Sleep Disorders, Physical Activity, and Sedentary Behavior Among U.S. Adults: National Health and Nutrition Examination Survey

in Journal of Physical Activity and Health
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Background:

Disruptive sleeping patterns have been linked to serious medical conditions. Regular physical activity (PA) has a positive impact on health; however, few research have investigated the relationships between PA, body mass index (BMI), sedentary behaviors (SB), and sleep disorders (SD).

Methods:

Data from the 2005–2006 NHANES were analyzed for this study. Participants (N = 2989; mean age = 50.44 years) were grouped based upon responses to SD questions. Accelerometers were used to measure the average time spent in moderate or vigorous physical activity (MVPA) and SB. Multinomial logistic regression analyses were used to examine the associations between PA, SB, and SD after controlling for covariates and to explore potential moderation effects among common risk factors and the main study variables.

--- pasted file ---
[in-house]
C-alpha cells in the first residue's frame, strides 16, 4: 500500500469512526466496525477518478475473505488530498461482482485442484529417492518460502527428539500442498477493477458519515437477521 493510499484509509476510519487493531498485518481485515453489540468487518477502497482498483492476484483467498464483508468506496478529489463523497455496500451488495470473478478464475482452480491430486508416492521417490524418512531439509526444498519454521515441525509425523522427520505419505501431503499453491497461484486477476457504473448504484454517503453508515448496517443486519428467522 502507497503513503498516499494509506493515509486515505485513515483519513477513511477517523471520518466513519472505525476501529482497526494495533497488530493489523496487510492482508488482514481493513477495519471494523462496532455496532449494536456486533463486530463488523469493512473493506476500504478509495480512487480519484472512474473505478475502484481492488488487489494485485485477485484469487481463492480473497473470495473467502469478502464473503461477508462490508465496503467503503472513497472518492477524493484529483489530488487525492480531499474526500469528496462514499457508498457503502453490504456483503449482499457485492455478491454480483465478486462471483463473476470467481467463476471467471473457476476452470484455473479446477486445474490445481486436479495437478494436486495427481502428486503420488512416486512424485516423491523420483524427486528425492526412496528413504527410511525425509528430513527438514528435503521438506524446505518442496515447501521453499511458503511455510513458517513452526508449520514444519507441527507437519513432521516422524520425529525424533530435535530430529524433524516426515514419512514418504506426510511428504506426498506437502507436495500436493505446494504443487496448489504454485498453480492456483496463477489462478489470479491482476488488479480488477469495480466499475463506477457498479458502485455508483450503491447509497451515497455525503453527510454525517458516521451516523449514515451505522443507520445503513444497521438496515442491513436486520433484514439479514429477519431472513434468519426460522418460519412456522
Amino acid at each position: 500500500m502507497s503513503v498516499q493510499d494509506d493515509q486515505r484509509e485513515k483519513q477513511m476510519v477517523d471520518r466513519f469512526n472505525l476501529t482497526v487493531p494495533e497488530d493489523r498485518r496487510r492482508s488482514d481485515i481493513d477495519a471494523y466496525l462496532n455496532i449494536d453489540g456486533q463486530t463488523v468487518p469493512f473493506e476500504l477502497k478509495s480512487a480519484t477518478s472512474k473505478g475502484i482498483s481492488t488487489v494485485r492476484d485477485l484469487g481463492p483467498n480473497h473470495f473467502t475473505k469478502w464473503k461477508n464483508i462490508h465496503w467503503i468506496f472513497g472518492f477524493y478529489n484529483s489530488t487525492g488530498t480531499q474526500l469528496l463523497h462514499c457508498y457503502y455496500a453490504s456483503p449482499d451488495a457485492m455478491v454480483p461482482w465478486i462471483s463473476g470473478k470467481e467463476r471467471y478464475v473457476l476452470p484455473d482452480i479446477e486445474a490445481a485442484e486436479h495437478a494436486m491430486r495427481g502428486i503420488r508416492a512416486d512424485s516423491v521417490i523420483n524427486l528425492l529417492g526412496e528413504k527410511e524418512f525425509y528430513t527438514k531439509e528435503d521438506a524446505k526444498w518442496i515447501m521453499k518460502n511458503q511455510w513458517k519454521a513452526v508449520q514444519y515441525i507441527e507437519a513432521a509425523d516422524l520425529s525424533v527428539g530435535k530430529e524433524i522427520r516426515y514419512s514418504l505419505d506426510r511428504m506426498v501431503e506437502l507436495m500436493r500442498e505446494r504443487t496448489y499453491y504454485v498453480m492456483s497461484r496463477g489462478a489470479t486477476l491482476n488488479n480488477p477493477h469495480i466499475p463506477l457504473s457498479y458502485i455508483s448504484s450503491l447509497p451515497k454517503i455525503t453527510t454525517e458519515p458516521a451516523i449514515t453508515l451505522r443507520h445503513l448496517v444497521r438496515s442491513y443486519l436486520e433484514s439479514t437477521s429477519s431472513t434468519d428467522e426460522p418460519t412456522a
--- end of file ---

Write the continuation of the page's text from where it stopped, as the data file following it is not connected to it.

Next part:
Results:

Among middle-aged adults, PA was significantly associated with SD [Wald χ2 (8) = 22.21; P < .001]. Furthermore, among adults in the highest tertile of SB, PA was significantly associated with SD [Wald χ2 (8) = 32.29; P < .001].

Conclusions:

These results indicate that middle-aged adults who are less active may have increased likelihoods of SD. It is important for health care professionals to continue developing methods for increasing PA to decrease the risk of SD.

Farnsworth (jlf6g@mtmail.mtsu.edu) and Kang are with the Dept of Health and Human Performance, Middle Tennessee State University, Murfreesboro, TN. Kim is with the Dept of Kinesiology and Sport Management, Texas Tech University, Lubbock, TX.

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